George Pell Faces Fresh Child Abuse Allegations from New Accuser Just Days after Cardinal's Convictions Were Quashed by the High Court and He Said He "Wouldn't Be Entirely Surprised" If Police Came after Him Again

By Charlie Coe and Zoe Zaczek
Daily Mail
April 13, 2020

Cardinal George Pell is reportedly under police investigation after a new accuser came forward with fresh allegations of child abuse.

A week on from his successful High Court appeal against child sex convictions, reports said Victoria Police had been investigating a separate accusation against Pell, 78.

Police are yet to approach Pell or his legal team over the fresh allegation - which is understood to date back to the 1970s, according to the Herald Sun.

Cardinal George Pell is reportedly under police investigation after a new accuser brought forward fresh child abuse allegations. Pictured: Pell arrives at the Seminary Of The Good Shepherd in Sydney on April 8

George Pell leaves Barwon Prison on April 7 after his child sex convictions were quashed

A man who now works in a professional role reportedly made the accusation.

A spokeswoman for the cardinal said on Monday night: 'In any police matter there should be due process through the proper channels.'

Daily Mail Australia does not suggest the new allegations are true - only that police are reportedly investigating.

Cardinal Pell was not told of the fresh investigation until Monday, the paper reported.

A recorded interview between Cardinal Pell and Sky News Australia presenter Andrew Bolt will air on Tuesday night, in which Cardinal Pell said he 'wouldn't be entirely surprised' if police attempted to prosecute him again.

Bolt asked the cardinal whether he was ashamed of the Catholic church's handling of child sex abuse scandals.

'Yes. There are two levels. One is the crimes itself and then the treating it so inadequately for so long,' Cardinal Pell said.

'It's like cutting out a cancer. Please God, we've got rid of it.'

Cardinal Pell said he condemns 'these sort of activities', adding he has seen the damage sexual abuse has done to victims.

'One of the things that grieves me is the suggestion that I'm anti-victim, or not sufficiently sympathetic,' he said.

Pell also criticised the ABC's role in presenting a one-sided view of his legal ordeal.

Pope Benedict XVI with Cardinal George Pell in July 2008 at an inter-faith meeting in Sydney

'I believe in free speech,' Cardinal Pell said. 'I acknowledge the right of those who differ from me to just state their views.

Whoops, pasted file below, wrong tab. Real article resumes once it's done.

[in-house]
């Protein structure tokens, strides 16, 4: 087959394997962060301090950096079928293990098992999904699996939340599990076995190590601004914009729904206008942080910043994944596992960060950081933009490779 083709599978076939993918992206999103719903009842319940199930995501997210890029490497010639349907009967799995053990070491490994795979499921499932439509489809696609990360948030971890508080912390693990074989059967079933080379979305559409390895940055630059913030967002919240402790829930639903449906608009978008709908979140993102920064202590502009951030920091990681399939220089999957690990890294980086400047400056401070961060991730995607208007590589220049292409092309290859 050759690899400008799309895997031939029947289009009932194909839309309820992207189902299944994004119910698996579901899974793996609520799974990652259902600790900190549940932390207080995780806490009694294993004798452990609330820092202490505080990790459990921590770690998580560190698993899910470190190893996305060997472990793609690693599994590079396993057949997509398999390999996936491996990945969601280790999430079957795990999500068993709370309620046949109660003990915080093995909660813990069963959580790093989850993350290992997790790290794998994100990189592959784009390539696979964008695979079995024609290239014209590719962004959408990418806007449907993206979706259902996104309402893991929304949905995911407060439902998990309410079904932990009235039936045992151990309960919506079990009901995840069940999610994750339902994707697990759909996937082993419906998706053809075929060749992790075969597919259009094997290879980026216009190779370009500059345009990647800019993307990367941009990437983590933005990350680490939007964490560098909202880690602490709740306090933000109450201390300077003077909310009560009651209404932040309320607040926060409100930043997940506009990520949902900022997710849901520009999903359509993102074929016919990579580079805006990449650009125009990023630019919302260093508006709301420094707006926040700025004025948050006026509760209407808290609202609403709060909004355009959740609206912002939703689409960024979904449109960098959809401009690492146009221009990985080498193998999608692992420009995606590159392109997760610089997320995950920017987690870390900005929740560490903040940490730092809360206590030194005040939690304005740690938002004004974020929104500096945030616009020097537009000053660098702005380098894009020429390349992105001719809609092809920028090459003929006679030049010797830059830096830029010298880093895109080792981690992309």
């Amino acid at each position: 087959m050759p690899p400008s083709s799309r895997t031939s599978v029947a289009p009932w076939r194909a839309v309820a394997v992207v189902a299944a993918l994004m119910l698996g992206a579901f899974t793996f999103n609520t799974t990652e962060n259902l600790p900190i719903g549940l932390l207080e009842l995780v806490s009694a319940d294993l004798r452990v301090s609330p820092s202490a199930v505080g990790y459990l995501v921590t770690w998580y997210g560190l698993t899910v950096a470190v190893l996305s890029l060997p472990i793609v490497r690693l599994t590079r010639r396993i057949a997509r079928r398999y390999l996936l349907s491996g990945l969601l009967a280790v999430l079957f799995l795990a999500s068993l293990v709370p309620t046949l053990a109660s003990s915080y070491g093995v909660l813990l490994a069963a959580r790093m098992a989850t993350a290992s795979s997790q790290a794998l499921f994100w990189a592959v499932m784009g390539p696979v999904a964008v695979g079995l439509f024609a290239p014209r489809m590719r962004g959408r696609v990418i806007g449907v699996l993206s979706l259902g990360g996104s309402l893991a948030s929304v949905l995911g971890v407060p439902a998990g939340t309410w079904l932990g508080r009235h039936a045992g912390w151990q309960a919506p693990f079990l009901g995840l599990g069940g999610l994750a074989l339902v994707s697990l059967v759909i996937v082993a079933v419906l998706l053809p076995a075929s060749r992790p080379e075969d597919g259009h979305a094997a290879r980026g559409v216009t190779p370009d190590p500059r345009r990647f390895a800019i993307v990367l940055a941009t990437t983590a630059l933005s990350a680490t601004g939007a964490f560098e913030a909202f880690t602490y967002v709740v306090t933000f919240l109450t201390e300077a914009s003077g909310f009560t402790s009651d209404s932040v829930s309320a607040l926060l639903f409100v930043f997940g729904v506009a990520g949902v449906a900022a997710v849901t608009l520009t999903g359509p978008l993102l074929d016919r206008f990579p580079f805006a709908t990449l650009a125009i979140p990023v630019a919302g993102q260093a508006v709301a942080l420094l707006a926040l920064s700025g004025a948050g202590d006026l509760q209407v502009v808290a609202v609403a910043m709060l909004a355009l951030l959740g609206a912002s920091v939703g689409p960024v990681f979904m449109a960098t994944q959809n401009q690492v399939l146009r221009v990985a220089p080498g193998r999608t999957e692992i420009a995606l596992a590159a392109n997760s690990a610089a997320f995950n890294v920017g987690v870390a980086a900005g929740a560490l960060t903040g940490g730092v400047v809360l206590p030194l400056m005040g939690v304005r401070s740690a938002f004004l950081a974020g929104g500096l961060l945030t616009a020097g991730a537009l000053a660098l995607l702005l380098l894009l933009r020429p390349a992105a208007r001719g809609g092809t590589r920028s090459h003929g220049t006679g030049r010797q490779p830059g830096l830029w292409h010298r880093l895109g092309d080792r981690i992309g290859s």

'But in a national broadcaster, to have an overwhelming presentation of one view and only one view, that's a betrayal of the national interest.'

The interview also sheds light on Cardinal Pell's experiences in jail - where he befriended a number of inmates, including a convicted murderer.

Cardinal Pell (pictured in St Peter's Basilica in the Vatican City in 2013) has always maintained his innocence. He was not told of the reported fresh investigation until Monday

The cardinal won his appeal bid to the High Court on April 7 and walked free from Barwon Prison, near Geelong, after more than 400 days behind bars.

He travelled from Melbourne to Sydney on Wednesday - stopping briefly at a petrol station to buy a phone charger and newspapers.

The 78-year-old travelled from Melbourne to Sydney on April 8 - stopping briefly at a petrol station (pictured)

Cardinal Pell arrived at the Seminary of the Good Shepherd in Homebush in Sydney's west, at about 9pm on April 8.

He released a statement saying the serious injustice he suffered had been remedied.

'I hold no ill will to my accused, I do not want my acquittal to add to the hurt and bitterness so many feel; there is certainly hurt and bitterness enough,' he said on Tuesday.

The 78-year-old said his trial was not a referendum on the Catholic Church or how Australian church authorities dealt with paedophilia.

The 78-year-old spoke candidly about the church's failings following his release from prison in a sit down interview with Sky News Australia presenter Andrew Bolt. Pell is pictured in 2008

'The point was whether I had committed these awful crimes, and I did not,' he said.

In December 2018, a jury found Cardinal Pell guilty of five charges, accepting evidence of one complainant that the then-Archbishop of Melbourne had sexually abused him and another 13-year-old choirboy at St Patrick's Cathedral in 1996.

One of the choirboys died in 2014, prompting the other to bring the allegations to police.

In an initial trial, a jury was unable to reach a verdict. The second jury was unanimous in its decision. An appeal to Victoria's Court of Appeal last year was unsuccessful.

Cardinal Pell has always maintained his innocence, a fact noted in the High Court's 26-page decision.








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